Civil suit against former SPD officer dismissed
Former Spokane Police Officer James “Jay” Olsen won’t face any civil penalties for shooting a fleeing, unarmed man in the head in 2007.
U.S. District Court Judge Edward F. Shea agreed with a request by Olsen’s attorney, Rob Cossey, to dismiss the civil lawsuit brought by Shonto Pete, who was unable to find an attorney to represent him after Shea ruled last year to drop the City of Spokane from the case.
“I know this is a sad day for you Mr. Pete,” Shea said. “I gave you 100 days to complete discovery. You have simply failed to carry that out, so I’m dismissing the case.”
Pete yelled at Shea as he walked off the bench: “That’s what you call justice? Justice is a joke.”
The case began on Feb. 26, 2007, when both Pete and Olsen had been drinking. Olsen, who was off duty at the time, was carrying a concealed gun at Dempsey’s Brass Rail when he claims he saw Pete try to steal his truck in downtown Spokane.
Olsen chased Pete, mostly on foot, and shot him in the back of the head as Pete ran down an embankment into Peaceful Valley. Pete, who was also legally drunk that night, was later exonerated on a criminal charge that he stole Olsen’s truck.
In December 2008, Pete filed a $750,000 claim against Olsen and the city, citing a violation of his civil rights. And then in 2009, a Spokane jury acquitted Olsen of first-degree assault and reckless endangerment in connection with the shooting.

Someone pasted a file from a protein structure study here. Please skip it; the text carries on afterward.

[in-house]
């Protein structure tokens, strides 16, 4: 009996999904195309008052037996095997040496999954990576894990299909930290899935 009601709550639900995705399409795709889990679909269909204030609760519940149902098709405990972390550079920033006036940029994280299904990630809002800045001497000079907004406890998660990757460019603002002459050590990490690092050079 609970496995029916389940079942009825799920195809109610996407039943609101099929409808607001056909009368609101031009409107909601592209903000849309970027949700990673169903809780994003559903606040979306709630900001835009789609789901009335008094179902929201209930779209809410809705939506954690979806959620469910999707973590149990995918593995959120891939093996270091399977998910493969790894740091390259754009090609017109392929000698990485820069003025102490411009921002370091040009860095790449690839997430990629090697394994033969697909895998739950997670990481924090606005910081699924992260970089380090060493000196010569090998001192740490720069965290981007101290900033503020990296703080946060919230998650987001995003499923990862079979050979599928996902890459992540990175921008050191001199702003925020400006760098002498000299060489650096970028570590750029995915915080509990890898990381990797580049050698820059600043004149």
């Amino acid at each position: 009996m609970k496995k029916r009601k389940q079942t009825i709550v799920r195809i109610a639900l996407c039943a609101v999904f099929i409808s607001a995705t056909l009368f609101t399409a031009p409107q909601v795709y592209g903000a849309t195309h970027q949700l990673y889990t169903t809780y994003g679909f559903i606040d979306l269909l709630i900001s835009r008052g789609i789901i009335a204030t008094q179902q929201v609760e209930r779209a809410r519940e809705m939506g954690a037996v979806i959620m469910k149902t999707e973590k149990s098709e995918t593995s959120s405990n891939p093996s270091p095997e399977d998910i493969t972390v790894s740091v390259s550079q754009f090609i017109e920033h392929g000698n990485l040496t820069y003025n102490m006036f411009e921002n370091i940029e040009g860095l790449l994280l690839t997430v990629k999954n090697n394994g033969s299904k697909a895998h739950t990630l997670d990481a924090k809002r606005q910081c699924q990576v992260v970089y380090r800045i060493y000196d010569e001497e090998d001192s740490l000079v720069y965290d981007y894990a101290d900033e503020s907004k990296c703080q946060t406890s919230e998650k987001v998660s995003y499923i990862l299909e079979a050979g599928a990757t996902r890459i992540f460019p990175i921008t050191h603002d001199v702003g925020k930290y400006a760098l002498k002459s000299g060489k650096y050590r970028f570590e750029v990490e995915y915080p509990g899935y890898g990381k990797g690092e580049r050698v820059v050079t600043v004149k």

A short time later, Olsen quit the police force before Chief Anne Kirkpatrick could decide whether to fire him for his actions. As a result of his acquittal, Olsen was paid $167,712 in back pay, including $9,795 for overtime. Acting City Human Reserouces Director Erin Jacobson said in an interview earlier this year that Olsen was granted overtime — even though he didn’t work at all — because when calculating backpay, the city estimates how much overtime an employee likely would have received had they not been placed on leave.
The civil cased proceeded but Shea ruled a year ago to drop the city from the case, and Pete’s attorneys then quit the case. Pete told Shea today that he has continued to try to find another attorney to advance his case but he could not.
“I didn’t get the $150,000 in back pay to find an attorney. All I got was $10.12 for being a witness,” Pete said. “In order for me to get a fair shot at this, I am asking for a little more time to advance this … especially being the victim in this matter.”
But Shea pointed out that he had already given Pete more time.
“My responsibility is to both parties,” Shea said. “Mr. Olsen has rights, too. I’m going to dismiss the case for failure to prosecute.”
Olsen, 47, declined a request for comment following the hearing.
“This has been a long haul,” Cossey said on behalf of Olsen. “He wants to get on with his life. Judge Shea was very very fair with Mr. Pete.”
Pete, who still has $20,000 in medical bills, disagreed.
“It’s a joke. Judge Shea is a joke. What justice is that when you can’t even get a fair shake in front of a jury to discuss your case? You get to shoot someone and not be held responsible,” he said. “People are supposed to be held responsible for the things you do. And, (Olsen) got off scot-free.”